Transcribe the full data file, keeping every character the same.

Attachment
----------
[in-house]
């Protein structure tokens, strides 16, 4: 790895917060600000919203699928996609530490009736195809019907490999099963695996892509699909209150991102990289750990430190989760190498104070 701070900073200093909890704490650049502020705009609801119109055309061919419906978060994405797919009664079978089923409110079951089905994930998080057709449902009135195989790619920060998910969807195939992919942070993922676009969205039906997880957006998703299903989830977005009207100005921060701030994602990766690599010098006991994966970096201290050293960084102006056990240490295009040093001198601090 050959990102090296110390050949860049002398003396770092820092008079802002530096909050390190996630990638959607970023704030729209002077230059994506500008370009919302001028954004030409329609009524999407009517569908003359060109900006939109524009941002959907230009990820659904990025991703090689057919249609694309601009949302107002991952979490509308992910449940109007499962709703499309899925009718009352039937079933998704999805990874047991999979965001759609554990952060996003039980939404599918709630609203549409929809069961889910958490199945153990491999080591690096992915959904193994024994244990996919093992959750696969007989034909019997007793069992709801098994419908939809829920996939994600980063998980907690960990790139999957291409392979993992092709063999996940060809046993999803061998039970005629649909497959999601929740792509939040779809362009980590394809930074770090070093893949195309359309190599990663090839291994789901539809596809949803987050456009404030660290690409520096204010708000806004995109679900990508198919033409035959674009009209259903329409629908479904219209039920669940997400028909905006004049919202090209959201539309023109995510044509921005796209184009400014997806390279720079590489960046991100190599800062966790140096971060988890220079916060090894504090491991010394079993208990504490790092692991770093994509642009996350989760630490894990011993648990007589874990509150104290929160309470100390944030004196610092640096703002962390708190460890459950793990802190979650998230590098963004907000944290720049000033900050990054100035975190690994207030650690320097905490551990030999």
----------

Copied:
[in-house]
């Protein structure tokens, strides 16, 4: 790895917060600000919203699928996609530490009736195809019907490999099963695996892509699909209150991102990289750990430190989760190498104070 701070900073200093909890704490650049502020705009609801119109055309061919419906978060994405797919009664079978089923409110079951089905994930998080057709449902009135195989790619920060998910969807195939992919942070993922676009969205039906997880957006998703299903989830977005009207100005921060701030994602990766690599010098006991994966970096201290050293960084102006056990240490295009040093001198601090 050959990102090296110390050949860049002398003396770092820092008079802002530096909050390190996630990638959607970023704030729209002077230059994506500008370009919302001028954004030409329609009524999407009517569908003359060109900006939109524009941002959907230009990820659904990025991703090689057919249609694309601009949302107002991952979490509308992910449940109007499962709703499309899925009718009352039937079933998704999805990874047991999979965001759609554990952060996003039980939404599918709630609203549409929809069961889910958490199945153990491999080591690096992915959904193994024994244990996919093992959750696969007989034909019997007793069992709801098994419908939809829920996939994600980063998980907690960990790139999957291409392979993992092709063999996940060809046993999803061998039970005629649909497959999601929740792509939040779809362009980590394809930074770090070093893949195309359309190599990663090839291994789901539809596809949803987050456009404030660290690409520096204010708000806004995109679900990508198919033409035959674009009209259903329409629908479904219209039920669940997400028909905006004049919202090209959201539309023109995510044509921005796209184009400014997806390279720079590489960046991100190599800062966790140096971060988890220079916060090894504090491991010394079993208990504490790092692991770093994509642009996350989760630490894990011993648990007589874990509150104290929160309470100390944030004196610092640096703002962390708190460890459950793990802190979650998230590098963004907000944290720049000033900050990054100035975190690994207030650690320097905490551990030999």